Jon asks in a comment to my last post: “…The hara point always escaped me. They say it is about 3 inches below the navel, but HOW EXACTLY does on concentrate on it? How do you teach it? Is this something that one should try to feel for? What does it feel like?”
For zazen, especially for beginning students, I recommend first sitting upright. Here’s how I put it in Keep Me in Your Heart Awhile: The Haunting Zen of Dainin Katagiri:
The legs, either in a full- or half-lotus position (or as close as you can reasonably get), are like the roots of water lily, grounded in the earth, settled in the muck of this life. The spine is relaxed and straight like the stem of the lotus, supported by the water and inclining upward toward the sun, leaning neither forward nor backward, neither left nor right. The head, the flower of the water lily, sits softly on the top of the spine, eyes gazing downward at a forty-five-degree angle. The mouth is gently closed and the tongue rests on the roof, just touching the upper front teeth. The left hand rests in the right palm, thumb-tips lightly touching, forming an elliptic-shaped zero, expressing boundless openness.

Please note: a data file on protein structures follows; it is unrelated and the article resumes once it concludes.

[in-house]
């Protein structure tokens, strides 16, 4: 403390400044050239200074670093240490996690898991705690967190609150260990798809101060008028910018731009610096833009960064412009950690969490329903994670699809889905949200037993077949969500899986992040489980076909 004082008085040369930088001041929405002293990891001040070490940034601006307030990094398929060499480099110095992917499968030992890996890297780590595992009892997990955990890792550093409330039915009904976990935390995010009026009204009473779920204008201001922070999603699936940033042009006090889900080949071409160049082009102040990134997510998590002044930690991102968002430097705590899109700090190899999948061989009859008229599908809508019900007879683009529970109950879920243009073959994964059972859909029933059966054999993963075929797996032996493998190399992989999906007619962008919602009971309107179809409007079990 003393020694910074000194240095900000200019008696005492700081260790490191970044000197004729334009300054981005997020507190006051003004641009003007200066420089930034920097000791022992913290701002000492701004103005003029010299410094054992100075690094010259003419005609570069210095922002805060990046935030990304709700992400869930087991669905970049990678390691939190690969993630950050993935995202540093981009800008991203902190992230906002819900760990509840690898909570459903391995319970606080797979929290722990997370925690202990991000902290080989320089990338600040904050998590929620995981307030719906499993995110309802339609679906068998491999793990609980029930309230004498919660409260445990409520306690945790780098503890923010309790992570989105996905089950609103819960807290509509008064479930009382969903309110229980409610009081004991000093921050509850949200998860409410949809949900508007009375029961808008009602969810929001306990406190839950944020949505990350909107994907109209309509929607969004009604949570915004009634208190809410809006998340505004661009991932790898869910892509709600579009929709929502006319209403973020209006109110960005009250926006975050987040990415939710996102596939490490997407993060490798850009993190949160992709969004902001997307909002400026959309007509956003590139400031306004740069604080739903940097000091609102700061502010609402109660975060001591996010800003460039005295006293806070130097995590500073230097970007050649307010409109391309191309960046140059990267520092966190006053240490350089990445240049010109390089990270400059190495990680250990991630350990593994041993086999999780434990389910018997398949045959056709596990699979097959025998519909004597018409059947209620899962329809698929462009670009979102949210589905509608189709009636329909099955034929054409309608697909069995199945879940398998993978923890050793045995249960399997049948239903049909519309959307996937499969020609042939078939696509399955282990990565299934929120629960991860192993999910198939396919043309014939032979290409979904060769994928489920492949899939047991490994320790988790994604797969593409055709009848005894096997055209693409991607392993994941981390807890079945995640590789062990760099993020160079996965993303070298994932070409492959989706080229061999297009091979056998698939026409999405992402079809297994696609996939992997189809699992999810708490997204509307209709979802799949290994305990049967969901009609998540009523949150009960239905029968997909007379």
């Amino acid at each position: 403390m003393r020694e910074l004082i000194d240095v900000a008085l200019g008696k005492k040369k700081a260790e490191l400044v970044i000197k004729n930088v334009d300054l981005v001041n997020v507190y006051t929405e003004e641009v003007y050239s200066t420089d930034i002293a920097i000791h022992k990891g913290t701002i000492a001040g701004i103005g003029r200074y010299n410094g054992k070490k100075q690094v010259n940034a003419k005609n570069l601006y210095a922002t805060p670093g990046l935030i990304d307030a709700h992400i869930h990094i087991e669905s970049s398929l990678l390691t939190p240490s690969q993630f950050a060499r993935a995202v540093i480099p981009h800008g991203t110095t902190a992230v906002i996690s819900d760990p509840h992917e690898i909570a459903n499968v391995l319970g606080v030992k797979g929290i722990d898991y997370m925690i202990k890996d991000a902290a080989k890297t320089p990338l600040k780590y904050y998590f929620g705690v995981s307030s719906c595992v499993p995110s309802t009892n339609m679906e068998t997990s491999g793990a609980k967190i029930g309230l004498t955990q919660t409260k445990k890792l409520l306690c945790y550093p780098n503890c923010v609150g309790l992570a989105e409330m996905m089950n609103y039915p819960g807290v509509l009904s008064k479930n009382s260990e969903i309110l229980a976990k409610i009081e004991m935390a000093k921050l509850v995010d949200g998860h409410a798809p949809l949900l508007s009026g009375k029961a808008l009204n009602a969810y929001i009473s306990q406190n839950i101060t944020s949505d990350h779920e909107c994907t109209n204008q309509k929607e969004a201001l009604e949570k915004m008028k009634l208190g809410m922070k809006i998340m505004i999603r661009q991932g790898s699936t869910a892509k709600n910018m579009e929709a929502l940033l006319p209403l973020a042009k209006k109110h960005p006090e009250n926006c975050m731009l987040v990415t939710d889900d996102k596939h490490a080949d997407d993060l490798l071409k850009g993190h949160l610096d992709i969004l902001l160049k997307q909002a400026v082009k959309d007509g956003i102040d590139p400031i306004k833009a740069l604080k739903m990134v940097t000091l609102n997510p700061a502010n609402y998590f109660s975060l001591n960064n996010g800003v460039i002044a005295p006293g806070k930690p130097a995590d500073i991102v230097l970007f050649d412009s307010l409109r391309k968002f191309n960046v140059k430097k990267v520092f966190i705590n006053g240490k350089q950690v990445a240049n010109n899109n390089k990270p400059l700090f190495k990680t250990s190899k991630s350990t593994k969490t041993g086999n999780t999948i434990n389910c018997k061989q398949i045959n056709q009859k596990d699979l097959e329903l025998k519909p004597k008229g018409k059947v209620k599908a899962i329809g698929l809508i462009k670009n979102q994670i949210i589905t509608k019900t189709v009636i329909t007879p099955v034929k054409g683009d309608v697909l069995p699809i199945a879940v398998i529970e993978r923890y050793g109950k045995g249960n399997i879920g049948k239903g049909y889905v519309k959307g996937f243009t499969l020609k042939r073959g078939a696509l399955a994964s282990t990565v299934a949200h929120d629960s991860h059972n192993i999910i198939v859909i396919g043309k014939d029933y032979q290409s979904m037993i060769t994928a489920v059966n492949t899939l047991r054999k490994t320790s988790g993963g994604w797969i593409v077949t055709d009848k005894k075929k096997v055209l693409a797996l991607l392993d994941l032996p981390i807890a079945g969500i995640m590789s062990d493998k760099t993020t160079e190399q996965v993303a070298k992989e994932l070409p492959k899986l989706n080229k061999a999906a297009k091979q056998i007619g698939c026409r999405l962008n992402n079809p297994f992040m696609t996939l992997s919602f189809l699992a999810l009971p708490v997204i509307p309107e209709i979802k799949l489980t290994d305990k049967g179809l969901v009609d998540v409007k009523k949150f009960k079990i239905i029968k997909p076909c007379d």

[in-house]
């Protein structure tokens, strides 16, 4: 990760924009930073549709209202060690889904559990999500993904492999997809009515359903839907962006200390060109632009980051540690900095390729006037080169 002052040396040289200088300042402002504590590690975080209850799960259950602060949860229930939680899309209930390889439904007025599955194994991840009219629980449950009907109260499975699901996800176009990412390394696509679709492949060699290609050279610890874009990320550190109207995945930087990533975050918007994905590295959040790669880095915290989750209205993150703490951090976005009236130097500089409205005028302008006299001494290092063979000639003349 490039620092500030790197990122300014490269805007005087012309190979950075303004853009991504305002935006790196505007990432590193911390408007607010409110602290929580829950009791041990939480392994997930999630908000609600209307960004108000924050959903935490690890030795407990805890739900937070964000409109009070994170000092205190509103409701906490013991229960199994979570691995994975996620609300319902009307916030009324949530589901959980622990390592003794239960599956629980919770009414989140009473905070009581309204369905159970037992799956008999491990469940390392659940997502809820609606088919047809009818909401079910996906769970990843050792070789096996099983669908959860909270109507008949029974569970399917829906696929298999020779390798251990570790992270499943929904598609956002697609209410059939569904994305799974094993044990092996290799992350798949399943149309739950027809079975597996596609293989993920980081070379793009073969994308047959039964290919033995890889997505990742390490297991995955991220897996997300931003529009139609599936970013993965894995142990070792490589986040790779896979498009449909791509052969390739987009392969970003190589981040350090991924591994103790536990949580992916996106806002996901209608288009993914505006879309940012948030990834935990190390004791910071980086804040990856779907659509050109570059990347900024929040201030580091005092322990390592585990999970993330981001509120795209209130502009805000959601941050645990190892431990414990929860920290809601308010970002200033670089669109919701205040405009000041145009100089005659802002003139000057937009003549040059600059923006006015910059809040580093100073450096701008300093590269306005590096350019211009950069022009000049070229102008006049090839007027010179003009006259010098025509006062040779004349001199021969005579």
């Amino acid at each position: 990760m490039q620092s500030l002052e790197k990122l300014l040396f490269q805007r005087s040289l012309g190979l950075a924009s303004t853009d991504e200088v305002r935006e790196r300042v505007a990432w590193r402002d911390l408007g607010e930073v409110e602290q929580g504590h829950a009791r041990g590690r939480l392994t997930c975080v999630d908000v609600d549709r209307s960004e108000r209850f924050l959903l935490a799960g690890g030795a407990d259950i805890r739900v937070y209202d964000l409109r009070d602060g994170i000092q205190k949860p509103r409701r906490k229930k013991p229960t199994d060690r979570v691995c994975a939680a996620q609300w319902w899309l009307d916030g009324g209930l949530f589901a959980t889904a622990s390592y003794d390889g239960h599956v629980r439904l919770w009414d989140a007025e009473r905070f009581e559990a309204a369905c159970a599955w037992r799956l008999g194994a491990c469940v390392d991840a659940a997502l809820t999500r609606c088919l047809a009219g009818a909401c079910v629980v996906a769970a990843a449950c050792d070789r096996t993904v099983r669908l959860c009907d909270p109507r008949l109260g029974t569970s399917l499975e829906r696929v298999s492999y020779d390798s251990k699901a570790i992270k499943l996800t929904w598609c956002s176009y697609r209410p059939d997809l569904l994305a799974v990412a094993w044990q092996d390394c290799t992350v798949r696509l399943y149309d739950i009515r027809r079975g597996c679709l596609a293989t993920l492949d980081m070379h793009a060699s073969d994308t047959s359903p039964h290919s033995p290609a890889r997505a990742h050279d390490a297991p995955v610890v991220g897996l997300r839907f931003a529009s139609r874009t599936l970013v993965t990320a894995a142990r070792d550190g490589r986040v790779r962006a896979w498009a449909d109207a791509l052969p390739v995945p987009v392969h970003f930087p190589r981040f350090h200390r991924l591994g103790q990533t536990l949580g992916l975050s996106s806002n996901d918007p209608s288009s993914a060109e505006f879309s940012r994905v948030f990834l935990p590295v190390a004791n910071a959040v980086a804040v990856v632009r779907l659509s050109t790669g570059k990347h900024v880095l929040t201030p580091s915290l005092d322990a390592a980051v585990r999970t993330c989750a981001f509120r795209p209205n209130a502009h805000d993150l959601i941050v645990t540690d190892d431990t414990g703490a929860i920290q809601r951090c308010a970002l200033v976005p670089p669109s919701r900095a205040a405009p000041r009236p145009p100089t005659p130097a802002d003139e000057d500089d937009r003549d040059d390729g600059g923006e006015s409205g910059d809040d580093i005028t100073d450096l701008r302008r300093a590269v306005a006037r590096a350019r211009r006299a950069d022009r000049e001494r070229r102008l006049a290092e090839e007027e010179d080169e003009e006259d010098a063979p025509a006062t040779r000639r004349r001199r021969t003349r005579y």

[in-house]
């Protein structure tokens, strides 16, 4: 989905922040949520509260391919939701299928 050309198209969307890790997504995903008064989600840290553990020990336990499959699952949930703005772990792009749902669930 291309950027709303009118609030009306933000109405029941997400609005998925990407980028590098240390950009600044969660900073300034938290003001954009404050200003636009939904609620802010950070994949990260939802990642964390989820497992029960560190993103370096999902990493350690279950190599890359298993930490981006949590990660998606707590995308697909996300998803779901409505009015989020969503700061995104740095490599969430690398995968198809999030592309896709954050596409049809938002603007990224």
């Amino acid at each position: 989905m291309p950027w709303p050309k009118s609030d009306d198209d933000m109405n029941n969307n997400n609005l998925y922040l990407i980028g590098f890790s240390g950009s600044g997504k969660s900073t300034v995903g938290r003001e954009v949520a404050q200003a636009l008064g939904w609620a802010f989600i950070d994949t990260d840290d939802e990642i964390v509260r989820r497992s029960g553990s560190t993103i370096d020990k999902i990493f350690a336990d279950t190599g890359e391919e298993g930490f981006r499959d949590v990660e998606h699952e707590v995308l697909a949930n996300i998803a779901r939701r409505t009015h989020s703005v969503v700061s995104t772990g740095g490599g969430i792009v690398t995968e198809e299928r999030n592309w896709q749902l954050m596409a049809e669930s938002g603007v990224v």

Then allow the breath to be natural, not forcing any particular type of breath.
Of course, the mind wanders off. That is simply what the mind has been trained to do. Bringing the mind gently and directly back to the hara point is the practice, not attaining any particular state of mind.
One of the virtues of resting in the hara point is that it is a neutral sensation. Especially at first, there are no particular feelings there to reject or crave. Trying to feel it is like trying to ride a bike – the trying is extra and gets in the way. But without trying the wheels don’t go round. What can you do? Simply, gently, directly, bring the mind back to the hara point. After a while, the energy of the hara point becomes palpable and it can become a burning sensation, like a little moxi just below the belly.
Katagiri Roshi told me to “just be one with the breath.” After I could follow the breath for longer periods, especially in sesshin, he told me that shikantaza wasn’t following the breath. “Don’t be attached to anything,” he admonished me.